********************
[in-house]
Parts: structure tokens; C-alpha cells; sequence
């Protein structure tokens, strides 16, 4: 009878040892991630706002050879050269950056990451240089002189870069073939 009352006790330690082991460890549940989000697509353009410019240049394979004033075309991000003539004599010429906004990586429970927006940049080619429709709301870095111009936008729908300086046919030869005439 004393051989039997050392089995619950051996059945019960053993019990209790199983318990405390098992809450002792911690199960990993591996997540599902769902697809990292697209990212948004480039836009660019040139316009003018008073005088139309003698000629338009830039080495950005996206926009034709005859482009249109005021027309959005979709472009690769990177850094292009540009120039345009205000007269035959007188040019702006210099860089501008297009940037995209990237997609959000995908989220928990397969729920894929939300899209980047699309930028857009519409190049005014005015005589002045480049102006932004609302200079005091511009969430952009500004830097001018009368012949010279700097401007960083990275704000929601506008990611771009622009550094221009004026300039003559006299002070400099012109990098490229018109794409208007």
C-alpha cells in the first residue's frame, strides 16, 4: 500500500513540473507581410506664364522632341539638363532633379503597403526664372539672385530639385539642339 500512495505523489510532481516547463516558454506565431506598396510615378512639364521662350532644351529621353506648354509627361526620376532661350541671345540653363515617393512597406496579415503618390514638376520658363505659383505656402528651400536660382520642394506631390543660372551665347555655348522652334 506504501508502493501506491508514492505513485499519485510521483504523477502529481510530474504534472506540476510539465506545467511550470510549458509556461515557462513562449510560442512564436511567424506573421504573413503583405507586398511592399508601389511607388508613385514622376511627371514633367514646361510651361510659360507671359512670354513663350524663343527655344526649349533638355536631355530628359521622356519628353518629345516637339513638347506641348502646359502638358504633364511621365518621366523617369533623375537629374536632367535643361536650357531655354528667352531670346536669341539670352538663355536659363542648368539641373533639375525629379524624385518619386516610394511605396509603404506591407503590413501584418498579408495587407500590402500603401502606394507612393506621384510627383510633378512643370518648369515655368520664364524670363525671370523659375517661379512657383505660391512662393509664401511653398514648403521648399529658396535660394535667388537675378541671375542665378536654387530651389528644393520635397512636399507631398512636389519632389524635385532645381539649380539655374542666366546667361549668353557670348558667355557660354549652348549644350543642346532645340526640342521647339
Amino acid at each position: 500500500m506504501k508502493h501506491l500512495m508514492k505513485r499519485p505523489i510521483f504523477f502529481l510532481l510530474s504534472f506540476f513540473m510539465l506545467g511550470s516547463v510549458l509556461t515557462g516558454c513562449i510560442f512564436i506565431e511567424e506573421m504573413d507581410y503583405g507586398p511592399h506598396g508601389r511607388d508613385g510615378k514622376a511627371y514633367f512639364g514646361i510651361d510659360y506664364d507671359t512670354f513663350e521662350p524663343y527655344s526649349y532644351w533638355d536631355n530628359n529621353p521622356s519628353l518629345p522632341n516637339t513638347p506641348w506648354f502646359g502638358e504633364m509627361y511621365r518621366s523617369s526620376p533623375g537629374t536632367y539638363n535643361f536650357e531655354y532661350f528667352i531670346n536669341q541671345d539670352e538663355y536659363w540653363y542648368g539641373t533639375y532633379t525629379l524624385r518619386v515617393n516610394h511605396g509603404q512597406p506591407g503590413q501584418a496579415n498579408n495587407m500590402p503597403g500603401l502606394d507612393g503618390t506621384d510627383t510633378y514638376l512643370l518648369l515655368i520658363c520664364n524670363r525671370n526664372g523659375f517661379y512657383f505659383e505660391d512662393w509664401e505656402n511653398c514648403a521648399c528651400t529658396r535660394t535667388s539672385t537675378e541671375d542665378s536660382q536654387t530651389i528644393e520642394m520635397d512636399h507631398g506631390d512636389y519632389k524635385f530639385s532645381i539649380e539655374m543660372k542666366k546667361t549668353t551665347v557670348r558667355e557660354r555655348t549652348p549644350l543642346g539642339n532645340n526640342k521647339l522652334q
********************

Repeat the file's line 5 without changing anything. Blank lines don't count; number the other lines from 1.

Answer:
Amino acid at each position: 500500500m506504501k508502493h501506491l500512495m508514492k505513485r499519485p505523489i510521483f504523477f502529481l510532481l510530474s504534472f506540476f513540473m510539465l506545467g511550470s516547463v510549458l509556461t515557462g516558454c513562449i510560442f512564436i506565431e511567424e506573421m504573413d507581410y503583405g507586398p511592399h506598396g508601389r511607388d508613385g510615378k514622376a511627371y514633367f512639364g514646361i510651361d510659360y506664364d507671359t512670354f513663350e521662350p524663343y527655344s526649349y532644351w533638355d536631355n530628359n529621353p521622356s519628353l518629345p522632341n516637339t513638347p506641348w506648354f502646359g502638358e504633364m509627361y511621365r518621366s523617369s526620376p533623375g537629374t536632367y539638363n535643361f536650357e531655354y532661350f528667352i531670346n536669341q541671345d539670352e538663355y536659363w540653363y542648368g539641373t533639375y532633379t525629379l524624385r518619386v515617393n516610394h511605396g509603404q512597406p506591407g503590413q501584418a496579415n498579408n495587407m500590402p503597403g500603401l502606394d507612393g503618390t506621384d510627383t510633378y514638376l512643370l518648369l515655368i520658363c520664364n524670363r525671370n526664372g523659375f517661379y512657383f505659383e505660391d512662393w509664401e505656402n511653398c514648403a521648399c528651400t529658396r535660394t535667388s539672385t537675378e541671375d542665378s536660382q536654387t530651389i528644393e520642394m520635397d512636399h507631398g506631390d512636389y519632389k524635385f530639385s532645381i539649380e539655374m543660372k542666366k546667361t549668353t551665347v557670348r558667355e557660354r555655348t549652348p549644350l543642346g539642339n532645340n526640342k521647339l522652334q